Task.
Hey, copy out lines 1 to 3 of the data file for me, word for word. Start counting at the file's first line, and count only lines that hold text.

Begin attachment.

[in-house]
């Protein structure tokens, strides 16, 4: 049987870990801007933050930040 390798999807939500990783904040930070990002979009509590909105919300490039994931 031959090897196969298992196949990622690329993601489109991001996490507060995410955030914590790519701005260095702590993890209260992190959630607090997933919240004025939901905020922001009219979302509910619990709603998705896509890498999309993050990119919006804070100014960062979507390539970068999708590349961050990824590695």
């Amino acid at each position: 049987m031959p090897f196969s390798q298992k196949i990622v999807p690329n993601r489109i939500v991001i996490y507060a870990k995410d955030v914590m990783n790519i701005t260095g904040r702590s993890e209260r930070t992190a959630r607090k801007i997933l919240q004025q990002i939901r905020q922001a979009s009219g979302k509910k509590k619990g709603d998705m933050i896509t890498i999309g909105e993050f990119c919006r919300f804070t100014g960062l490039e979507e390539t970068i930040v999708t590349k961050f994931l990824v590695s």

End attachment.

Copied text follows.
[in-house]
């Protein structure tokens, strides 16, 4: 049987870990801007933050930040 390798999807939500990783904040930070990002979009509590909105919300490039994931 031959090897196969298992196949990622690329993601489109991001996490507060995410955030914590790519701005260095702590993890209260992190959630607090997933919240004025939901905020922001009219979302509910619990709603998705896509890498999309993050990119919006804070100014960062979507390539970068999708590349961050990824590695």
């Amino acid at each position: 049987m031959p090897f196969s390798q298992k196949i990622v999807p690329n993601r489109i939500v991001i996490y507060a870990k995410d955030v914590m990783n790519i701005t260095g904040r702590s993890e209260r930070t992190a959630r607090k801007i997933l919240q004025q990002i939901r905020q922001a979009s009219g979302k509910k509590k619990g709603d998705m933050i896509t890498i999309g909105e993050f990119c919006r919300f804070t100014g960062l490039e979507e390539t970068i930040v999708t590349k961050f994931l990824v590695s």